Wear this headset for on-the-job training

HoloLens, which blends digital imagery with real world, caters to firstline workers
When Toby Bouska Jr. started assembling cabs for Kenworth semitrucks last year, he learned the ropes by observing longtime workers at the factory. But it wasn’t exactly engaging, and he didn’t get much practice doing the job himself.
“It’s them doing the job, and you just have to watch,” said Mr. Bouska, 21, who works at Kenworth’s plant in Chillicothe, Ohio, U.S. “I’m not really good at just sitting there watching.” But then his managers had him train in a new way: with a high-tech headset. They gave him a Microsoft HoloLens, a device that blends digital imagery with the real world. When he wore the headset, it overlaid digital arrows and diagrams over the parts he was looking at, helping to guide his work.
New opportunity
After the success with Mr. Bouska’s training, Kenworth’s parent company, Paccar, has ordered 50 of the devices. Five will be coming to the Chillicothe plant, which employs more than 2,000 workers, and the manager plans to use them to train employees on at least two dozen tasks. High-tech devices have played a central role in white-collar workplaces for decades, with a screen in front of nearly every face. Now, companies like Microsoft see a multibillion-dollar opportunity to get more personal technology, including the HoloLens, in the hands of workers who don’t sit behind a desk.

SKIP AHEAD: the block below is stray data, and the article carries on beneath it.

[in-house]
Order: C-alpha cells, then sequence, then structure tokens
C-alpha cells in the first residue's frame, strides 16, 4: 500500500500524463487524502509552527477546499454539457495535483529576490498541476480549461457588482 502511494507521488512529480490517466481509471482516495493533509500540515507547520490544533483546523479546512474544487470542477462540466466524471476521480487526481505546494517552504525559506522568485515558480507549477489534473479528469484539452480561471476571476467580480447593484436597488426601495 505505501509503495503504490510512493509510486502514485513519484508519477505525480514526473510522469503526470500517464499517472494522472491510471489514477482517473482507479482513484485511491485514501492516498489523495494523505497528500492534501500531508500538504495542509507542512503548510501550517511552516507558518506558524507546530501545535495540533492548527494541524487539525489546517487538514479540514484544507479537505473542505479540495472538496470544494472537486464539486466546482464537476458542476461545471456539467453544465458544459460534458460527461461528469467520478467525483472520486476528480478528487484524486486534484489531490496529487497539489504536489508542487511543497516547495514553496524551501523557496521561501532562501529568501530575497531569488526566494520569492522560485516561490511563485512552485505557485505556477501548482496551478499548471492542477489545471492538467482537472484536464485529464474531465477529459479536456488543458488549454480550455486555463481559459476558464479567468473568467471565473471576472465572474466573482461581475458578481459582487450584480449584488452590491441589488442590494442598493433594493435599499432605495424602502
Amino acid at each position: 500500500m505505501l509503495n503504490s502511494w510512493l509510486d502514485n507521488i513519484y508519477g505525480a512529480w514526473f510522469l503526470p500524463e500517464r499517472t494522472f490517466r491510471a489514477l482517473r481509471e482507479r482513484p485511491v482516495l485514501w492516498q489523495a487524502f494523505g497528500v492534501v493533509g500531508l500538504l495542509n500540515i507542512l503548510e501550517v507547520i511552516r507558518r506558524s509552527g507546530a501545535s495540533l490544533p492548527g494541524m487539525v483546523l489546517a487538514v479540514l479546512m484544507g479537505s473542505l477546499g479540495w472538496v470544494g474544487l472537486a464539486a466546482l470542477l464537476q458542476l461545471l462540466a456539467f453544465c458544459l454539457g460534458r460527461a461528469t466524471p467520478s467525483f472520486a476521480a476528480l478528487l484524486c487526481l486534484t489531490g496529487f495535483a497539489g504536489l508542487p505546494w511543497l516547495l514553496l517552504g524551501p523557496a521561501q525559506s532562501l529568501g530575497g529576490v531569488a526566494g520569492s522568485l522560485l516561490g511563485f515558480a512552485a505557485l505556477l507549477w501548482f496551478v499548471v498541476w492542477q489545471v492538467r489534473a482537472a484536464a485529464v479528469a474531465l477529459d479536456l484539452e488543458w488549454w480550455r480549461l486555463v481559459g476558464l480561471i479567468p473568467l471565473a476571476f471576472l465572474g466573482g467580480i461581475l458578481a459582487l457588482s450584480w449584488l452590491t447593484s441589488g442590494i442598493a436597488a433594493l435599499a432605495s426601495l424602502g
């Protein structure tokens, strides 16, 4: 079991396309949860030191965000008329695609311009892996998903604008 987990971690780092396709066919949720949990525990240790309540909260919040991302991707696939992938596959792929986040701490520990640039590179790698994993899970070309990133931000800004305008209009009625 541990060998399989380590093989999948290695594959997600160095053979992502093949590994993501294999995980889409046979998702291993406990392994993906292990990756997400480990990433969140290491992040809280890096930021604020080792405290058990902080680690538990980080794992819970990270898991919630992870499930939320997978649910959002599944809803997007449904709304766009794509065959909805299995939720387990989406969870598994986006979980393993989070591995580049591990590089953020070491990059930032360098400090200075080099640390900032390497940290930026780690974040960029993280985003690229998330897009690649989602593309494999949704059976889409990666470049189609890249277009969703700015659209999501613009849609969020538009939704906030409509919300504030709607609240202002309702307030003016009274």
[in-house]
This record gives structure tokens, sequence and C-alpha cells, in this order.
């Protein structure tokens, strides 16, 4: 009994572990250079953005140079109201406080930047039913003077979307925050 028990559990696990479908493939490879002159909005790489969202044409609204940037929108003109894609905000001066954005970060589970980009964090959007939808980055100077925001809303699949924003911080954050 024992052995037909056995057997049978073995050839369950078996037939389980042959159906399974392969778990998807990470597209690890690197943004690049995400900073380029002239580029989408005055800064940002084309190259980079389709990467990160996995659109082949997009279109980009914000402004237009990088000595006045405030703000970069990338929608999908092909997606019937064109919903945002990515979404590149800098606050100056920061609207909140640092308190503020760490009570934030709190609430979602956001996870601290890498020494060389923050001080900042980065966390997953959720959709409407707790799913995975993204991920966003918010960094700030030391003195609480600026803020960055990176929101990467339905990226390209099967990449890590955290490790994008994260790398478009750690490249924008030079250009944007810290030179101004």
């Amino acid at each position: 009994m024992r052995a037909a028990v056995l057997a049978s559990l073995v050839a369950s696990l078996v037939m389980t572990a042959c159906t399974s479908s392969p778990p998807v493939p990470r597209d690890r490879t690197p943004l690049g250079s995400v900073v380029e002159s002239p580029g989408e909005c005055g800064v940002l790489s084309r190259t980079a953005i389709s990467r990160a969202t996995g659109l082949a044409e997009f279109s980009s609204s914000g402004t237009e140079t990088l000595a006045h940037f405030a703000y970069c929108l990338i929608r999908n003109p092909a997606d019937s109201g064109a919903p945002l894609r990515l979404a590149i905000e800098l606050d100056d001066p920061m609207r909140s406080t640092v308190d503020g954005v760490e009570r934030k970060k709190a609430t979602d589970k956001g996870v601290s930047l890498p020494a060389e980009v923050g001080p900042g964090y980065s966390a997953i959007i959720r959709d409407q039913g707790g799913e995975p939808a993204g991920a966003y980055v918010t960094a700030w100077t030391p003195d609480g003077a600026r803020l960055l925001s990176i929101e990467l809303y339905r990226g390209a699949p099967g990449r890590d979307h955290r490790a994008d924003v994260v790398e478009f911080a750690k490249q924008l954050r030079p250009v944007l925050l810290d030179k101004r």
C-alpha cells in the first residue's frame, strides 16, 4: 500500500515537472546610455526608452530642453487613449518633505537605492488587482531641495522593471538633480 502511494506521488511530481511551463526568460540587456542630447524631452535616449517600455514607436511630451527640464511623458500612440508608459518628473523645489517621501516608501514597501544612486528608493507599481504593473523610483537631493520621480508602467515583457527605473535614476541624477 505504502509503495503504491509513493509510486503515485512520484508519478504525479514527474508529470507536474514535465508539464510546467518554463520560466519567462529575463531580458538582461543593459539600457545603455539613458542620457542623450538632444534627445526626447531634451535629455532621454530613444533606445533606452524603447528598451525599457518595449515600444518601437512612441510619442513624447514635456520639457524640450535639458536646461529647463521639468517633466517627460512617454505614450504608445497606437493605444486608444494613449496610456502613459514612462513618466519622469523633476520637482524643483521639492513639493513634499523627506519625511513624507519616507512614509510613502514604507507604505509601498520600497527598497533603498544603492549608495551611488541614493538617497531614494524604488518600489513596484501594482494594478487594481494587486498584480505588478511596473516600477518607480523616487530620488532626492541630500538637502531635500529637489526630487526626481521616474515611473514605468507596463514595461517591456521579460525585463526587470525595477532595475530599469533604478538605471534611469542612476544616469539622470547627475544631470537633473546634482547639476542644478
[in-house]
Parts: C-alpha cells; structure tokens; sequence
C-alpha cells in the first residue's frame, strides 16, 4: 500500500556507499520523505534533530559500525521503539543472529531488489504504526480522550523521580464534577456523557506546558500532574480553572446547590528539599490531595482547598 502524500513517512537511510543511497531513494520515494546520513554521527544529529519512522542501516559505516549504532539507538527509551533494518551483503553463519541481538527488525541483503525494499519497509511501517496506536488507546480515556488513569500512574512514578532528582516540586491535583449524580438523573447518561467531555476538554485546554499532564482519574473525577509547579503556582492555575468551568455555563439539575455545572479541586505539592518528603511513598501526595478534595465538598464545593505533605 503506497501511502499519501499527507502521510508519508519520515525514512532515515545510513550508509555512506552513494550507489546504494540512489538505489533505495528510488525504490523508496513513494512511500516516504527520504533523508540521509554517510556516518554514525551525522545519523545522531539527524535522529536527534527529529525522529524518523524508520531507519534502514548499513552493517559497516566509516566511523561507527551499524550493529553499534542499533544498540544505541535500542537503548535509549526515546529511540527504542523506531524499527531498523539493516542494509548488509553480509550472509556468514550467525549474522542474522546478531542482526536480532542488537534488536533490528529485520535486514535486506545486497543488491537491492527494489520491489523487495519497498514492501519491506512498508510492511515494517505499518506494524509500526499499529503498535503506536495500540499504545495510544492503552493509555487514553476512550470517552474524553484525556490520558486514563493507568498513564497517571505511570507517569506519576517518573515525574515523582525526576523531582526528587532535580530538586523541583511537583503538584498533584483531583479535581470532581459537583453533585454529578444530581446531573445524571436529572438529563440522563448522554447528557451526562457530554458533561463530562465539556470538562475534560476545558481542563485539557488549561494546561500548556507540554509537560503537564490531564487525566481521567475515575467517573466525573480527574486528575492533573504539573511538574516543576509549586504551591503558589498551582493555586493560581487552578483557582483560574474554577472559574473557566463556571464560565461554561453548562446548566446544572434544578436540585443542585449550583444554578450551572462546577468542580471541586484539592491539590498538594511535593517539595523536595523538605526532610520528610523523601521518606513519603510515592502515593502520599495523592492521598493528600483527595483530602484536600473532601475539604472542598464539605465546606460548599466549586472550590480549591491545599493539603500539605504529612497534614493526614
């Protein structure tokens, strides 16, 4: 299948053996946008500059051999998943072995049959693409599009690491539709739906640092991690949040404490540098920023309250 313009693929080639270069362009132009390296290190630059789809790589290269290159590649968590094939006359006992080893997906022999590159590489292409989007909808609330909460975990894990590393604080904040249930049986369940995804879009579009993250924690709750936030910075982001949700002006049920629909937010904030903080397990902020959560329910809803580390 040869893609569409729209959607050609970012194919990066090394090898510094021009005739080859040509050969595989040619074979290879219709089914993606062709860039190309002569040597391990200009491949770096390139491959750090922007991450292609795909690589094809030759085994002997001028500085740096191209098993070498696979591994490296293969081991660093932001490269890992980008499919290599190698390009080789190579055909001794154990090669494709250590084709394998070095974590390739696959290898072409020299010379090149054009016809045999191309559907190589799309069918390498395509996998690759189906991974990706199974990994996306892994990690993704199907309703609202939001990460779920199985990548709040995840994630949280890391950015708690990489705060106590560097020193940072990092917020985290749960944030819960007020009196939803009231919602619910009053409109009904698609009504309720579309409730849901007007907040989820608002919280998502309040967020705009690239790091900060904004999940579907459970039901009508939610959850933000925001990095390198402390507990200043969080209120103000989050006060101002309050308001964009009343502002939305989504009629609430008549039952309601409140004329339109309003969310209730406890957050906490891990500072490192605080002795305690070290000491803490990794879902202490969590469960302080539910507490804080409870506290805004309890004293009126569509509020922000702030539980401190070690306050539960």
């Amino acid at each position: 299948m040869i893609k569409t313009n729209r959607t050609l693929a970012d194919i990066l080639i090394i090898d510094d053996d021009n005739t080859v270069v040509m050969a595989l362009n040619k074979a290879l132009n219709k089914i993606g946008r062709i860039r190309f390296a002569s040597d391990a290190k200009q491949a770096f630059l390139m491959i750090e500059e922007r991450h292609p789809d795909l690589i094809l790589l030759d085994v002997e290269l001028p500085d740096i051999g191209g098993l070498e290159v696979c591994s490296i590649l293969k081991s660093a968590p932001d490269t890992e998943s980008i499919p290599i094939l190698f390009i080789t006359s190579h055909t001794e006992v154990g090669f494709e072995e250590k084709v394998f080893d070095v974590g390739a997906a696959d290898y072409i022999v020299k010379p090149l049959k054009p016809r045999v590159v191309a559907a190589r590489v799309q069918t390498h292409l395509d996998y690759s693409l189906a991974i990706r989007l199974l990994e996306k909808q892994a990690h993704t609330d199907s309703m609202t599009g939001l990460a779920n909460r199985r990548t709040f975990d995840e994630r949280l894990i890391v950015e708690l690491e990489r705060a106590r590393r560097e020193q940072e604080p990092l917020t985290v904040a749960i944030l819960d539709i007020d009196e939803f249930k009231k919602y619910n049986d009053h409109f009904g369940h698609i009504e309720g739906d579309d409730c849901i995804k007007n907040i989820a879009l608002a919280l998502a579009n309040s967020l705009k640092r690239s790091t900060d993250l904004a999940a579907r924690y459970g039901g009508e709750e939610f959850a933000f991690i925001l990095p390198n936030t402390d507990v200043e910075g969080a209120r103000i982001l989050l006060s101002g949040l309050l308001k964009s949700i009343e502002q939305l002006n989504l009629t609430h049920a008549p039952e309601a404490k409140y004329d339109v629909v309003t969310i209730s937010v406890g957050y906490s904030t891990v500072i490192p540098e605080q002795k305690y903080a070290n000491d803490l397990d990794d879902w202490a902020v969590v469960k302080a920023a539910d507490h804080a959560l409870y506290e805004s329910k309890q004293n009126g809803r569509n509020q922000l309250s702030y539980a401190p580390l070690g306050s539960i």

The new push goes beyond tools to perform a particular task, like a clerk ringing up a customer with a tablet or a robot moving materials around a factory. It is meant to integrate the tools into the corporate life of a company, like training, scheduling and regular communications. The efforts are enabled by cloud computing, which makes it easier to deliver information via a smartphone app or a mixed-reality headset.
Google is going after the market, as is Salesforce, with its acquisition of Quip.
Perhaps no tech company, though, is more aggressive than Microsoft at pursuing so-called frontline or firstline workers, who do the actual production, sales and service work for customers Open playing field
Emma Williams, a Microsoft executive who develops productivity tools for various industries, like health care and retail, said there was a big, open playing field. Technology already surrounds many frontline workers, but many of these workers do not even have a corporate email account, so they create workarounds to communicate. Team Inc., a company that performs maintenance and repairs at industrial sites, realised last year that almost half of its field technicians used personal email accounts and cellphones to communicate, said Tracy Terrell, Team’s chief information officer. The company’s leaders decided that was too risky.
“We don’t want to be emailing to Yahoo accounts or sending information via text, because that’s kind of our trade secret,” Ms. Terrell said.Ny Time

Source : https://www.thehindu.com/todays-paper/tp-life/wear-this-headset-for-on-the-job-training/article28365659.ece

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